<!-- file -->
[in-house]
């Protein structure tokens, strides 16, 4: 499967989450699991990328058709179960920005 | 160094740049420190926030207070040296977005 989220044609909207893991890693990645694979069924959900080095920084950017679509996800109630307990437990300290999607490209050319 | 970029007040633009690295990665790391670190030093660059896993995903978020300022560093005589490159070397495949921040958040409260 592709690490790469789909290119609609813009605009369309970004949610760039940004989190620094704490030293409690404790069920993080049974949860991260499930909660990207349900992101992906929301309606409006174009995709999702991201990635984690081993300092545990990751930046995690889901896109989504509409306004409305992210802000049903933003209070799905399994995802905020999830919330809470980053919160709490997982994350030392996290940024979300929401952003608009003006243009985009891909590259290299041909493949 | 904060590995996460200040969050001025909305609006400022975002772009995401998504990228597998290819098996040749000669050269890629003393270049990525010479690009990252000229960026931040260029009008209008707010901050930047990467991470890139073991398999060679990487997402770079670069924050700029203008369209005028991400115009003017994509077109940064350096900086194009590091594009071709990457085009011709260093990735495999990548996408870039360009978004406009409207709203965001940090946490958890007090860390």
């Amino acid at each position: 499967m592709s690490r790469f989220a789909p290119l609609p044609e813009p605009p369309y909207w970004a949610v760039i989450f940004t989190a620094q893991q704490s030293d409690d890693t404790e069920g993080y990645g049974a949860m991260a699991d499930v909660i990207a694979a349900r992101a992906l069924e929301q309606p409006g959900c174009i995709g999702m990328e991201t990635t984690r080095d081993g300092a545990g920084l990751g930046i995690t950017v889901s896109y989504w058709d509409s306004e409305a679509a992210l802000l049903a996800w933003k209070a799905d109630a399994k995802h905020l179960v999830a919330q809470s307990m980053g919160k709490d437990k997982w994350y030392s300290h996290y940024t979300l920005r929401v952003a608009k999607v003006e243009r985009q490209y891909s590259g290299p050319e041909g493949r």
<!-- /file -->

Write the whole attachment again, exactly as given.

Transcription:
[in-house]
């Protein structure tokens, strides 16, 4: 499967989450699991990328058709179960920005 | 160094740049420190926030207070040296977005 989220044609909207893991890693990645694979069924959900080095920084950017679509996800109630307990437990300290999607490209050319 | 970029007040633009690295990665790391670190030093660059896993995903978020300022560093005589490159070397495949921040958040409260 592709690490790469789909290119609609813009605009369309970004949610760039940004989190620094704490030293409690404790069920993080049974949860991260499930909660990207349900992101992906929301309606409006174009995709999702991201990635984690081993300092545990990751930046995690889901896109989504509409306004409305992210802000049903933003209070799905399994995802905020999830919330809470980053919160709490997982994350030392996290940024979300929401952003608009003006243009985009891909590259290299041909493949 | 904060590995996460200040969050001025909305609006400022975002772009995401998504990228597998290819098996040749000669050269890629003393270049990525010479690009990252000229960026931040260029009008209008707010901050930047990467991470890139073991398999060679990487997402770079670069924050700029203008369209005028991400115009003017994509077109940064350096900086194009590091594009071709990457085009011709260093990735495999990548996408870039360009978004406009409207709203965001940090946490958890007090860390």
């Amino acid at each position: 499967m592709s690490r790469f989220a789909p290119l609609p044609e813009p605009p369309y909207w970004a949610v760039i989450f940004t989190a620094q893991q704490s030293d409690d890693t404790e069920g993080y990645g049974a949860m991260a699991d499930v909660i990207a694979a349900r992101a992906l069924e929301q309606p409006g959900c174009i995709g999702m990328e991201t990635t984690r080095d081993g300092a545990g920084l990751g930046i995690t950017v889901s896109y989504w058709d509409s306004e409305a679509a992210l802000l049903a996800w933003k209070a799905d109630a399994k995802h905020l179960v999830a919330q809470s307990m980053g919160k709490d437990k997982w994350y030392s300290h996290y940024t979300l920005r929401v952003a608009k999607v003006e243009r985009q490209y891909s590259g290299p050319e041909g493949r």